NEW YORK - At least five people have died as a result of gun violence in New York City this weekend, as shootings continue to plague the city’s streets as the total number of shootings in New York City so far in 2020 climbed to 888, compared to just 488 at this time in 2019.
So far in 2020, there have been 1,087 victims of shootings in the city, when there were just 577 at this time a year ago, and 263 deaths, compared to 196 at this point in 2019.
The surge in violent incidents is spurring calls for a new public safety plan to keep the city's streets safe.
"I'm not seeing the level of urgency that should come from the city when you have a high level of violence," said Brooklyn Borough President Eric Adams, a former NYPD Captain. "I would hate to believe that we've become immune to violence based on the geographical location and ethnicity of the victims."
There was gunfire in every borough this weekend. The NYPD told FOX 5 NY that on Friday and Saturday, there were 32 shooting incidents, eight times as many as there were over the same weekend in 2019. There were also 43 shooting victims, more than 10 times as many as there were over the same weekend in 2019.
One of the victims of this weekend's gunfire was John Jeff, a 28-year-old Correction officer who was shot nearly a dozen times and killed in Queens.
"The reasons aren't complicated," the Police Benevolent Association of the City of New York tweeted. "Our politicians have demonized us at every turn and in the process stripped us of necessary tools to get guns off the streets."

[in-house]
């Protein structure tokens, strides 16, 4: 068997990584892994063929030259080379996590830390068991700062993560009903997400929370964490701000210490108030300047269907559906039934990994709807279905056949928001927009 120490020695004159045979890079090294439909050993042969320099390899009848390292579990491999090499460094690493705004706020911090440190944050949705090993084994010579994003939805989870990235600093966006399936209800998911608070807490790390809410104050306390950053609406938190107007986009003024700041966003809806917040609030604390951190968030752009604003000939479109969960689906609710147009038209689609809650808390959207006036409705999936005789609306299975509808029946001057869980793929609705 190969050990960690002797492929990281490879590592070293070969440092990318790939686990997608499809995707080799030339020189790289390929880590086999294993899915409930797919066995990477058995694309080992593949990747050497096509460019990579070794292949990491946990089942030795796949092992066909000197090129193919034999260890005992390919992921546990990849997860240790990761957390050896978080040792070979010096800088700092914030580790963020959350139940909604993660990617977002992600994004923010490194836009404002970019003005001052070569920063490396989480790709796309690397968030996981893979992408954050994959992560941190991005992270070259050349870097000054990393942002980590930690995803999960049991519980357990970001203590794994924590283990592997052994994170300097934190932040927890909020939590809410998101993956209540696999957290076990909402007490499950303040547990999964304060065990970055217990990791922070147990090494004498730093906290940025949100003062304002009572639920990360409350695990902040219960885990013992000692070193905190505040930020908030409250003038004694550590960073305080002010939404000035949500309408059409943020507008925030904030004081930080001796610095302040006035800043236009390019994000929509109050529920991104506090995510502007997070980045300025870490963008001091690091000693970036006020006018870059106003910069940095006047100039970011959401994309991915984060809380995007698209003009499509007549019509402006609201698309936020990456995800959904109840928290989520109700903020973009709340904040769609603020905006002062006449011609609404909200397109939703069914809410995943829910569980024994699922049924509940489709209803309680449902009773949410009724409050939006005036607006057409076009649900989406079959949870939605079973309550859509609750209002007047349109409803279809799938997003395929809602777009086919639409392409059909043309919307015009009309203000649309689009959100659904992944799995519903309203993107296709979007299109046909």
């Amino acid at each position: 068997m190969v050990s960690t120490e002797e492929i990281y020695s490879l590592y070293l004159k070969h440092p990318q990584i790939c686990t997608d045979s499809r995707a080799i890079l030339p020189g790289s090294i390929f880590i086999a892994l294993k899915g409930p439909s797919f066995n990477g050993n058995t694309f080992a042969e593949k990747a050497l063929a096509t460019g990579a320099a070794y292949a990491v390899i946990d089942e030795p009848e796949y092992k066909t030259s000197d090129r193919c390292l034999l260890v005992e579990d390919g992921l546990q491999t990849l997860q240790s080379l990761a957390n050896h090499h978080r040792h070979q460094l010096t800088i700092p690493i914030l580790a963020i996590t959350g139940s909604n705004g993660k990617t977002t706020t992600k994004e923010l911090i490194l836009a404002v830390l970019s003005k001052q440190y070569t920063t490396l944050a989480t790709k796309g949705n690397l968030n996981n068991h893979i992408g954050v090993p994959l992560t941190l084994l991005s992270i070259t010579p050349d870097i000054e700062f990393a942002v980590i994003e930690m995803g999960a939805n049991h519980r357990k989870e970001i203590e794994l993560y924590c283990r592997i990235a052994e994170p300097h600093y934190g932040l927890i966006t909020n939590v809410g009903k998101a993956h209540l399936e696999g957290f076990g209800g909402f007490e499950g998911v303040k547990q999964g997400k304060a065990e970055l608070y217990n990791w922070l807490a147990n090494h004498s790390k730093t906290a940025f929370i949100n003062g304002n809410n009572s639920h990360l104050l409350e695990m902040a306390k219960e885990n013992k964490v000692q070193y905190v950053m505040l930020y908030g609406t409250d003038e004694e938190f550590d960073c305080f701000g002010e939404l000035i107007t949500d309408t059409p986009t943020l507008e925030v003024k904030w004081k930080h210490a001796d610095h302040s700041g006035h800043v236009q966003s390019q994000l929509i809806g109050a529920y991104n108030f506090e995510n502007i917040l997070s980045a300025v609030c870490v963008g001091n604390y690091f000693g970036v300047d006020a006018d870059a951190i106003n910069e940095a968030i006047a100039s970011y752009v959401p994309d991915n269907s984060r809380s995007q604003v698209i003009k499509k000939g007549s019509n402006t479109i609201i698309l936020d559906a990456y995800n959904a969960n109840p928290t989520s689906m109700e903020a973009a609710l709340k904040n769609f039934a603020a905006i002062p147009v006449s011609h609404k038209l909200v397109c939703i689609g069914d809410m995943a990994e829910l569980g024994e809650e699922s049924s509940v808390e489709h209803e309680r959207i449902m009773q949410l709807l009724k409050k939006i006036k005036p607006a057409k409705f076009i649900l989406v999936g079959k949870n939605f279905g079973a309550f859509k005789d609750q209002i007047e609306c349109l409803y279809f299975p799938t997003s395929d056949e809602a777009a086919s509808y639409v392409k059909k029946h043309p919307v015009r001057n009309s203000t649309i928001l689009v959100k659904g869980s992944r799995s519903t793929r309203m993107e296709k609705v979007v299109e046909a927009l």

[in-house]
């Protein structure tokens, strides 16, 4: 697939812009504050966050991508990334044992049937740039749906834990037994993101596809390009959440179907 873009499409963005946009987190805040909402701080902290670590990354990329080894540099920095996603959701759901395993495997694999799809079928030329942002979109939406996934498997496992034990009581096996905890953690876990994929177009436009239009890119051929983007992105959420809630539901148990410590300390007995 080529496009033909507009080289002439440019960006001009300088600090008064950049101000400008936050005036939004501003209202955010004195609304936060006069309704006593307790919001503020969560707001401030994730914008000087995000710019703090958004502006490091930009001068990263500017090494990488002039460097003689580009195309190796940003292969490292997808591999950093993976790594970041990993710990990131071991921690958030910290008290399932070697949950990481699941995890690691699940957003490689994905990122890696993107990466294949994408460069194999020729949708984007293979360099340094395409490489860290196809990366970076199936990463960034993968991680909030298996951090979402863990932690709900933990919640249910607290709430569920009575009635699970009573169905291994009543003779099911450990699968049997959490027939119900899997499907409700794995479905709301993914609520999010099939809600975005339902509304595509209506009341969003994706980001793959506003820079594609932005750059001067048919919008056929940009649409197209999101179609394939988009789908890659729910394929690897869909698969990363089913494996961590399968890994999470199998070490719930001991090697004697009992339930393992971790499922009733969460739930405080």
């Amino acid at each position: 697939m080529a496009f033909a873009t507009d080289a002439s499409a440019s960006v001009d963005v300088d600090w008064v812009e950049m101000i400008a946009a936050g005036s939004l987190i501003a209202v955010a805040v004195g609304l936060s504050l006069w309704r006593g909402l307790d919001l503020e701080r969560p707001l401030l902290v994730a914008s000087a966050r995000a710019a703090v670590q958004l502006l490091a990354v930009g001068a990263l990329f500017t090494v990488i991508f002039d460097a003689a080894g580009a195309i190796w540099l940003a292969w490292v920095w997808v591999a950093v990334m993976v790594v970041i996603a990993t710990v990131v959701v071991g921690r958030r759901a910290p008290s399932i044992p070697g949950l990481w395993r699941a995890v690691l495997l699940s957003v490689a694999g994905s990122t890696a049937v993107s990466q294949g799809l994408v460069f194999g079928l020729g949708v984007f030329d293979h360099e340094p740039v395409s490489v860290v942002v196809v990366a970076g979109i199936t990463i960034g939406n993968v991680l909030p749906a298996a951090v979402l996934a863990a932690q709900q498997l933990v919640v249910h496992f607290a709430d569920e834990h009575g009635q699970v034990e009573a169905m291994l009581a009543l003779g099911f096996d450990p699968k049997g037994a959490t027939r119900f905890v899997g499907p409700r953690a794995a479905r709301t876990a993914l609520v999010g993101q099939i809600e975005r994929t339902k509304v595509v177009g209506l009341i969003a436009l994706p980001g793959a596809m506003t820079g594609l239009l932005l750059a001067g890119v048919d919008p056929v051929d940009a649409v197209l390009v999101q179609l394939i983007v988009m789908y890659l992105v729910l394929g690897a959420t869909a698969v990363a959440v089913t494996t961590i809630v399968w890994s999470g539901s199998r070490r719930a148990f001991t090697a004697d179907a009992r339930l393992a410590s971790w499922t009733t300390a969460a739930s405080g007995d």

One of those tools was a plainclothes anti-crime unit, which Adams is calling for a return of, but with an update.
"The disbandment at the precinct level I thought was not the right decision, we need to reinstitute it, but have the right officers assigned," Adams said. "The right training, wear partial police uniforms, not the cowboy style just jumping out of the car."
Some community leaders say that after recent anti-police protests, officers simply aren't as proactive in fighting crime as they were in the past.
Former NYPD Lieutenant Dr. Darrin Porcher says that the disconnect is part of the equation, but when the $1B defunding of the NYPD is factored in, along with under-staffing and political apathy, the result is the city's current public safety crisis.
"We need to have the three components of elected officials, police executives, and community leaders sit down and engage in a back-channel discussion so we can come to some level of alternative in terms of a solution that can be readily rolled out," Porcher said.
Adams is calling on Governor Andrew Cuomo to create a tri-state task force and work with federal authorities to stop the flow of guns coming into New York City. He also says it's time for the New York State court system to modernize and use technology, so that the physical shutdown does not prevent gun cases from being prosecuted.